A Perspective That Will Make Bank Robbers Cringe
Why Comedy Is the Most Effective Way to Advertise
Spent, I collapsed into the nearest chair. Shooting food is exhausting. It was the final shot of the day, on a soundstage. There were more than a dozen dishes, representing every meal imaginable, under a canopy of lights. Every inch of the kitchen and staging area was littered with backups and stand-in dishes, rejects and alternative versions in various states of completion. The food stylists and lighting department had really outdone themselves. Unfortunately, I really screwed one of them.
As I was walking away from the set, I yelled out for everyone to join me for a round at The Joker, a little pub down the road. My gaffer was obviously miffed, and I knew why.
Exasperated, he explained that the lighting that day had become more and more complicated. By the final shot, he had pulled everything he owned off the truck, and it was gonna take him a couple hours to wrap. I shrugged my shoulders and told him the food was the hero, so I had made the day easier for the stylists. And I added, “Someone had to get screwed today. And it definitely was you, so let me buy you a beer.” He passed.
Everyone sees the world from their own perspective.
It’s the same with advertising. When you’re first spit-balling ideas, the client wants to talk about their amazing features. Marketers want to talk about the benefits of those features. And sharp copywriters ask questions like this: Who are these features going to advantage or disadvantage the most? Bam! Now you have an interesting perspective to write from. Sprinkle in a little hyperbole and – voila! – a comedic concept is born.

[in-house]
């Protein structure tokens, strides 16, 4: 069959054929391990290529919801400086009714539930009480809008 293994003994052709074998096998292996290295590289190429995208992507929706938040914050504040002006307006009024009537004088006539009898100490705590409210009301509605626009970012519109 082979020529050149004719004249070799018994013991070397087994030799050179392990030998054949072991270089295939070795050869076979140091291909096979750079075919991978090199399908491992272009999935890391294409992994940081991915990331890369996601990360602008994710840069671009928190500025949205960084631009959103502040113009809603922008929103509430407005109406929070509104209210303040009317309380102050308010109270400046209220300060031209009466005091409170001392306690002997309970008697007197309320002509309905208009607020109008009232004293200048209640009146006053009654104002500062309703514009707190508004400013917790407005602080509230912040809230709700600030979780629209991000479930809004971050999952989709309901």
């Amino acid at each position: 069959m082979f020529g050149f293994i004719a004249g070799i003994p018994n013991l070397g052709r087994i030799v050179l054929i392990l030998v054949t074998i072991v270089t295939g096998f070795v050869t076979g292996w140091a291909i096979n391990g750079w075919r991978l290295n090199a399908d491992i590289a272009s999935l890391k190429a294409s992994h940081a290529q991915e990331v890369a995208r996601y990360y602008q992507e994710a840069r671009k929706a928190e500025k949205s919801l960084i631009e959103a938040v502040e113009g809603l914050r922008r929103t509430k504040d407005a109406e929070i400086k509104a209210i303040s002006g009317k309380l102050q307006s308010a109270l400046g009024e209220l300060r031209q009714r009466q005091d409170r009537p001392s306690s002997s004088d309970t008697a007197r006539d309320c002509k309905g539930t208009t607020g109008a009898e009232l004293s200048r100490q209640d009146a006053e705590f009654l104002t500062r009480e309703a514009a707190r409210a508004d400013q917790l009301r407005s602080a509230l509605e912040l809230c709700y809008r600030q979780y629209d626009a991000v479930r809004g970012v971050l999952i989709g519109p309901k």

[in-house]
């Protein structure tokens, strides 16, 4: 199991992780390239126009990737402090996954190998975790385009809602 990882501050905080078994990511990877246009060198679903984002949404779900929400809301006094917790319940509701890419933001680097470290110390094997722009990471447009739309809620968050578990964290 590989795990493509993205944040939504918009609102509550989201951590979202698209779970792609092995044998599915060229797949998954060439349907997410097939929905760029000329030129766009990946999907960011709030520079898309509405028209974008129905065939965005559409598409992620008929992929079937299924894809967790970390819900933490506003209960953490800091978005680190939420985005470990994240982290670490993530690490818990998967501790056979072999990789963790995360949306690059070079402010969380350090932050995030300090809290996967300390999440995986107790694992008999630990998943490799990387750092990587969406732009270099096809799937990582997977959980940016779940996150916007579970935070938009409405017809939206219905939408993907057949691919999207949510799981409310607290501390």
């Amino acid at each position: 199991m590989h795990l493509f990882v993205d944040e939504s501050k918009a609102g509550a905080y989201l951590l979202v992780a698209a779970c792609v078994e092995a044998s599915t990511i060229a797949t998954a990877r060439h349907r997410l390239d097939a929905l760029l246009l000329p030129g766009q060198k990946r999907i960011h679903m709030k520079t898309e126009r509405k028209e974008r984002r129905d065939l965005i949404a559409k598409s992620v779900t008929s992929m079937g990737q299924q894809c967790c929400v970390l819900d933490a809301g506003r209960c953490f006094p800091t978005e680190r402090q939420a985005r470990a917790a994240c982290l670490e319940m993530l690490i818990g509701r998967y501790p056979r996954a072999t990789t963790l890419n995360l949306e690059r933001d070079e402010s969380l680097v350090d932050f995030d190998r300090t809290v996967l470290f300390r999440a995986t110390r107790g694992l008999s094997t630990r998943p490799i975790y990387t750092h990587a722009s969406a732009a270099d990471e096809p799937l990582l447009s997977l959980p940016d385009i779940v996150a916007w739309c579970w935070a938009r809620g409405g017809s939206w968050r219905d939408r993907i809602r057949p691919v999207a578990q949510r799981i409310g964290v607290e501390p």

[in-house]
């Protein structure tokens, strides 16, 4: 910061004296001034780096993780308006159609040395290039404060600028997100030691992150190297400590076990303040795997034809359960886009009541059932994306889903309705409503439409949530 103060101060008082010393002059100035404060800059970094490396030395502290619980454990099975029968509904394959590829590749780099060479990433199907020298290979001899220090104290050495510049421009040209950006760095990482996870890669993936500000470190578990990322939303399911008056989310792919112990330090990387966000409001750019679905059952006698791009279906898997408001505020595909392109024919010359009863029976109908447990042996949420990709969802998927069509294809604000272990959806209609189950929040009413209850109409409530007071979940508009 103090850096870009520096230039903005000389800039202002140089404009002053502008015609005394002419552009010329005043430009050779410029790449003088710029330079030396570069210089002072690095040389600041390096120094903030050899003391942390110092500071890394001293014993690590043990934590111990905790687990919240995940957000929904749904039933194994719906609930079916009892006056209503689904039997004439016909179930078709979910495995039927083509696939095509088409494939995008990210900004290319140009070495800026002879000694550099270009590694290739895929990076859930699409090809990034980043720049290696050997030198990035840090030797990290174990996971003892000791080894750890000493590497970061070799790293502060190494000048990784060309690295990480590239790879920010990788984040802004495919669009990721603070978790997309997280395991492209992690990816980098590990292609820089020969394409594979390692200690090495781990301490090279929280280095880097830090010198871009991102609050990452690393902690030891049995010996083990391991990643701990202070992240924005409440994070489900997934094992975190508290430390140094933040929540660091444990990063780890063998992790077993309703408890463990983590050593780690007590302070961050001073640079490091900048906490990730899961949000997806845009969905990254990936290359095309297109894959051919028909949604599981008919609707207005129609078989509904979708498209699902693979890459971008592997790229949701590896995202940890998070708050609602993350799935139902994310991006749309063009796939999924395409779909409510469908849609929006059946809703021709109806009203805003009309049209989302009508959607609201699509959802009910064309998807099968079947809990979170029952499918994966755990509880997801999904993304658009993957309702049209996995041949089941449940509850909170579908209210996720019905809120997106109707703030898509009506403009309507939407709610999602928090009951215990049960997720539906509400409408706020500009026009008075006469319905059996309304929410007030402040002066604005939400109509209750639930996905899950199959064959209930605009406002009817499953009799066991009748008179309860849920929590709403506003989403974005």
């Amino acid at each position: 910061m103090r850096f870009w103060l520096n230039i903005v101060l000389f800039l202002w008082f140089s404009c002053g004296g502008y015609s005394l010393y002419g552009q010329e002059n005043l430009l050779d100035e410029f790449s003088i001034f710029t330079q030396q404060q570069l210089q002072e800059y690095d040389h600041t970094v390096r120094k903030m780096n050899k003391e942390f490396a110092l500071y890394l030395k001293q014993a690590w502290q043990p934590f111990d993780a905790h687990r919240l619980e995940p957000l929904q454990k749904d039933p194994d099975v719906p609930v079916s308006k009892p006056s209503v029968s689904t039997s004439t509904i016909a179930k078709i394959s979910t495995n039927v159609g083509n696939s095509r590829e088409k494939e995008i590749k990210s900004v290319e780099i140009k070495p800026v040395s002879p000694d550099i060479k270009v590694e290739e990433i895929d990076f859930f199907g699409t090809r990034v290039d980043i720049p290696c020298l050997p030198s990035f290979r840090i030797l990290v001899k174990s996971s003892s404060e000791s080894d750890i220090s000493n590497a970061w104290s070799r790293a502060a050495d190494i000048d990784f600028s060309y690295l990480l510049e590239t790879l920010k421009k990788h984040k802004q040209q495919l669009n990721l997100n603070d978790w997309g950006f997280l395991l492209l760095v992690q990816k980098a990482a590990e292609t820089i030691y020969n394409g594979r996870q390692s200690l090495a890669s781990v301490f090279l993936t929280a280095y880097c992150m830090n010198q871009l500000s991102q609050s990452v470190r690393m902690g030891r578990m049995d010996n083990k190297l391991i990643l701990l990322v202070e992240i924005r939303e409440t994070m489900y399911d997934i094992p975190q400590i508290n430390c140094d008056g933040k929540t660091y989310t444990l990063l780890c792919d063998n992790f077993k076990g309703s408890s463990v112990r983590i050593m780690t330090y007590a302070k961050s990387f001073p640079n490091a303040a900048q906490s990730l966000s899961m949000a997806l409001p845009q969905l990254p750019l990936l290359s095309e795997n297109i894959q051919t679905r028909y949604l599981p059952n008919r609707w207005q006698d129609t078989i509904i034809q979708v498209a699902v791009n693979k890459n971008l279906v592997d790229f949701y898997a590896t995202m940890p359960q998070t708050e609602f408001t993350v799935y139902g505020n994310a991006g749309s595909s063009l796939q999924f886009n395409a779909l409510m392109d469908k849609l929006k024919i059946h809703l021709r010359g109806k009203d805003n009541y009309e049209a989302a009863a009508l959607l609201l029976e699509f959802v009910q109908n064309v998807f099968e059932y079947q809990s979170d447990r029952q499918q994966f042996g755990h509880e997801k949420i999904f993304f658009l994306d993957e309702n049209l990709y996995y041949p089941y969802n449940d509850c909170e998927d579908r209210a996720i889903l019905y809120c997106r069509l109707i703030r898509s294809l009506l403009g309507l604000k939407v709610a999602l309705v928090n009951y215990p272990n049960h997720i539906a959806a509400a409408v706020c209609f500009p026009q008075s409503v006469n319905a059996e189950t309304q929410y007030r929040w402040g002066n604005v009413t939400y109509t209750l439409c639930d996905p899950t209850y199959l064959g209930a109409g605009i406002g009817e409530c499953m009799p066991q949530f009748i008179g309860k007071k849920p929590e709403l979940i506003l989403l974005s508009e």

Take the example of the newest spot for Adobe, titled “Heist.” The cloud service is bad news from the perspective of dim-witted bank robbers.
Created for Goodby Silverstein & Partners by director Steve Rogers, the commercial demonstrates a valuable feature of Adobe Cloud Experience. Employees are served rich data about their clientele the instant they walk through the door. Good for employees; bad if you’re robbing the bank.
Do you see how telling your story from the right perspective makes all the difference? Your yawner of a “features and benefits” commercial spinning in a cul-de-sac morphs into an armored truck hurtling headlong down the freeway with the brakes out.
And the special attention paid to important details really helped the performances in this spot. Allow me to point out a couple nice little story arcs that cross in the script. And the actors took full advantage of them.
Jen, the bank teller, moves from cowering to helpful and then to waving good-bye and ending with a big smile and the delightful line, “Well, of course you can, sugar.” The bandit, Eric Johnson, goes from hard-boiled bank robber barking out orders to terrified that Jen knows his name, then to disappointed, to intrigued by the rate and finally to laughing his way out the door.
The actors’ seamless transitions from beat to beat sell this preposterous transformation. And by clearly defining each beat, they not only make the transition more believable, but funnier, too. Well, believable for the alternative reality of television commercials.
I don’t shoot a lot of food anymore. As I mentioned, it’s pretty tedious work. Though there are plenty of comedic opportunities in food. My advice? If you’re shooting food, hire Michael Dorsey from the movie “Tootsie.” He can play anything.
Mike Johnston is a production executive and advertising creative in Seattle. He is available for freelance consulting, writing and directing. Contact Mike.
Want to learn more about what comedic characters have in common? Read all about it.